With the average mortgage deposit at over £50,000 in 2021 according to Halifax research, gathering funds for a deposit can be a challenging task that takes years, especially when you're a first-time buyer saving to secure a mortgage and buy your first home. Noting this, you may ask whether it’s possible to take out a loan to cover your mortgage deposit.

It is doable, however taking on debt to secure more debt does come at a cost – you’ll have fewer options from lenders and may be restricted to higher interest rates. Your mortgage application could even be rejected altogether in certain cases. The various routes to securing a loan can make all the difference. Remember, lenders will always ask you for proof of the source of deposit for your mortgage.

Can I Fund My Mortgage Deposit with a Loan?

Some lenders may allow you to pay part of your deposit with an unsecured loan from a bank or building society.

However, you must demonstrate that your earnings can cover your monthly payments both for the loan and the mortgage plus the interest, then you may find a few lenders who are willing to take you on. You’ll need to provide details of the loan such as – the lender, amount, monthly repayment and term.

That said, you’re unlikely to be offered the best deal both in terms of interest rates and the amount lenders are prepared to offer. From the lender’s perspective, the application has significant risk – you’re effectively taking out a 100% mortgage on a property with 2 different loans.

Can I Pay My Deposit with a Credit Card?

It’s not possible to pay for your deposit in full with a credit card. Lenders typically ask that at least 5% of the mortgage deposit comes from your savings. With advice, you may be able to find a specialist lender who can offer a deal.

There’s likely to be a detailed assessment of both your credit history and your debt-to-income ratio to assess whether you can comfortably service all your debts. You’re also likely to face more limited options from lenders and less favourable terms.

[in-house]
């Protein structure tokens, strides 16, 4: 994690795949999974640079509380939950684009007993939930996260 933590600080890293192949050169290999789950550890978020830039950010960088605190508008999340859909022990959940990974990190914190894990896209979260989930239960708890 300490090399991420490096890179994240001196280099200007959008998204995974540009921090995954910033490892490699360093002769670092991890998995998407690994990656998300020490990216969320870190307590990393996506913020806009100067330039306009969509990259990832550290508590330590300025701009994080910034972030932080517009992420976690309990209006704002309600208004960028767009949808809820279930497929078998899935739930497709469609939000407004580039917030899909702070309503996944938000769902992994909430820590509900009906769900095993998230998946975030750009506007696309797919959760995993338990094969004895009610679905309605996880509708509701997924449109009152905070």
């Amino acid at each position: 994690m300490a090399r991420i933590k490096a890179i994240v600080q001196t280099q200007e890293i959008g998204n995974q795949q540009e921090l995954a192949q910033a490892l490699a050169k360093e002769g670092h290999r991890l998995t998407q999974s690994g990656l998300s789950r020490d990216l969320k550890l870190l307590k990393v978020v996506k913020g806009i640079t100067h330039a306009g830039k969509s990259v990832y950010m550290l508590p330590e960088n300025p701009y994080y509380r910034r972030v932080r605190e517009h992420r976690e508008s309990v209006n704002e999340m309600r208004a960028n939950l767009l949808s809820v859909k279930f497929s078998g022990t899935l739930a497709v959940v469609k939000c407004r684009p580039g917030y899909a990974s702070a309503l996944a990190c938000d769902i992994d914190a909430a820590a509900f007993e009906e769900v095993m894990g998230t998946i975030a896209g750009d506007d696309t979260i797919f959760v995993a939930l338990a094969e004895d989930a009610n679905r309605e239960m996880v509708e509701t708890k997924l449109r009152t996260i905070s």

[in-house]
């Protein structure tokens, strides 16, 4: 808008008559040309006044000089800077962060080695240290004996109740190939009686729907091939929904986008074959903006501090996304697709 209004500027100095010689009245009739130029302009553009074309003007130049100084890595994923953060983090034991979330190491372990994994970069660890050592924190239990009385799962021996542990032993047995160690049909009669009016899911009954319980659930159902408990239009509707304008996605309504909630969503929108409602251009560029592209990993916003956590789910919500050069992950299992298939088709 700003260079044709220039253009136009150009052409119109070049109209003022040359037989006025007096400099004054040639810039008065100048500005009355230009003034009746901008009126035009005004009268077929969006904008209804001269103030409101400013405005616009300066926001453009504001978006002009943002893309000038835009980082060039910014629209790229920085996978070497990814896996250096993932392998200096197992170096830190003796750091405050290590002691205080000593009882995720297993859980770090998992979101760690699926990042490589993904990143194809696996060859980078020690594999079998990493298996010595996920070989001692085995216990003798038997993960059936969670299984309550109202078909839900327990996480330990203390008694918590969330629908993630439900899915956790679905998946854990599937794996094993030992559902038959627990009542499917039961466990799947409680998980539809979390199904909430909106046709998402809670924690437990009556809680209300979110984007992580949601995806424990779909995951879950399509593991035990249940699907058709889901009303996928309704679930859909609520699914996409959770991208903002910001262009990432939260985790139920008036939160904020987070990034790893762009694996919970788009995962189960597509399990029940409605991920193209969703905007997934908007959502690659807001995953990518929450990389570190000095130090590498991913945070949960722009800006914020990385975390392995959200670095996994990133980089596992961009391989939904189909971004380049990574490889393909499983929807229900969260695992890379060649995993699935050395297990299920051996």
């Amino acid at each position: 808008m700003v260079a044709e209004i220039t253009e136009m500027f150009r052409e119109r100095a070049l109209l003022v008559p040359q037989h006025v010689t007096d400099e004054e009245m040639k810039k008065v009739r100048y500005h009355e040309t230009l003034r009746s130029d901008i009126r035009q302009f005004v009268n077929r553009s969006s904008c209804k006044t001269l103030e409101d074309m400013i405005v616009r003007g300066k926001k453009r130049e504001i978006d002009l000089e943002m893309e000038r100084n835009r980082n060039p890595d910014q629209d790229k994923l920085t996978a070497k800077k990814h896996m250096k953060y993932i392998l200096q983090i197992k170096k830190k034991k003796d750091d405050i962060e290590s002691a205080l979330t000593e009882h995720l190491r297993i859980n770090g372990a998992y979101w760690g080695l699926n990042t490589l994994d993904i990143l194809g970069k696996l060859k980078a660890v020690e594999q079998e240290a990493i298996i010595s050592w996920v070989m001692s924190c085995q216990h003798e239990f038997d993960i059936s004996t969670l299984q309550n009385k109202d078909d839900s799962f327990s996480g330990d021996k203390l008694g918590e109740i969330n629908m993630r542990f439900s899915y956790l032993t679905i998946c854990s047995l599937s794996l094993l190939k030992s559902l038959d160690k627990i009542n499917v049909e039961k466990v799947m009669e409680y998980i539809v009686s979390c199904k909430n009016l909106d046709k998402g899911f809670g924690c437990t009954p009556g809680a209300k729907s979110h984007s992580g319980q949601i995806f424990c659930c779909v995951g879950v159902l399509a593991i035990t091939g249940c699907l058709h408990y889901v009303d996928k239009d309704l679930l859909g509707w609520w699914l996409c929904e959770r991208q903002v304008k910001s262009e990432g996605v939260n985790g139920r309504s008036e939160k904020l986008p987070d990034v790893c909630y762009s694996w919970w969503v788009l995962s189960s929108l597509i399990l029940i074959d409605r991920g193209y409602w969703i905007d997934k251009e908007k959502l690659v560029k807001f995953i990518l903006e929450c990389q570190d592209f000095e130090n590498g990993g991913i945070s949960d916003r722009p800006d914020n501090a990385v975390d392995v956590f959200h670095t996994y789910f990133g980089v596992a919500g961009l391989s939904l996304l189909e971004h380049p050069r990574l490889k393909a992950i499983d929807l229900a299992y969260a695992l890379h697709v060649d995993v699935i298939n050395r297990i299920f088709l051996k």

Can I Use a Family Loan to Pay for a Deposit?

It’s common for parents to want help their children get on the property ladder.

Most lenders will allow first-time buyers to borrow money from a family member to pay for a mortgage deposit. Your parents lending you money and other family loans are viewed in the same way as standard loans – the lender must be assured that the borrower can meet their repayment obligations along with their other outgoings and the loan can’t cover the entirety of the deposit.

Family loans should be formalised through a written agreement. This should set out the terms, such the repayment plan and what happens in case someone dies or if there is a default on repayments. It must be signed by all parties.

Another option if you wish to rely on your parents or other relatives is to consider a family assist mortgage. This allows you to take out a mortgage of up to 100%. Instead of a deposit, your relative will put money in a linked interest-earning savings account with the lender, or have a charge put on their home on which they don’t make any payments. The risk here is that if neither you nor your relative can meet your monthly payments, they may lose their savings or have their home repossessed. "Family Springboard" mortgages are also an option.

Finally, using your parents’ home, they can remortgage their property to release equity and raise capital, gifting you the money to put towards a deposit for your new property. If they require that you repay them, you’ll need a formalised written agreement as explained above.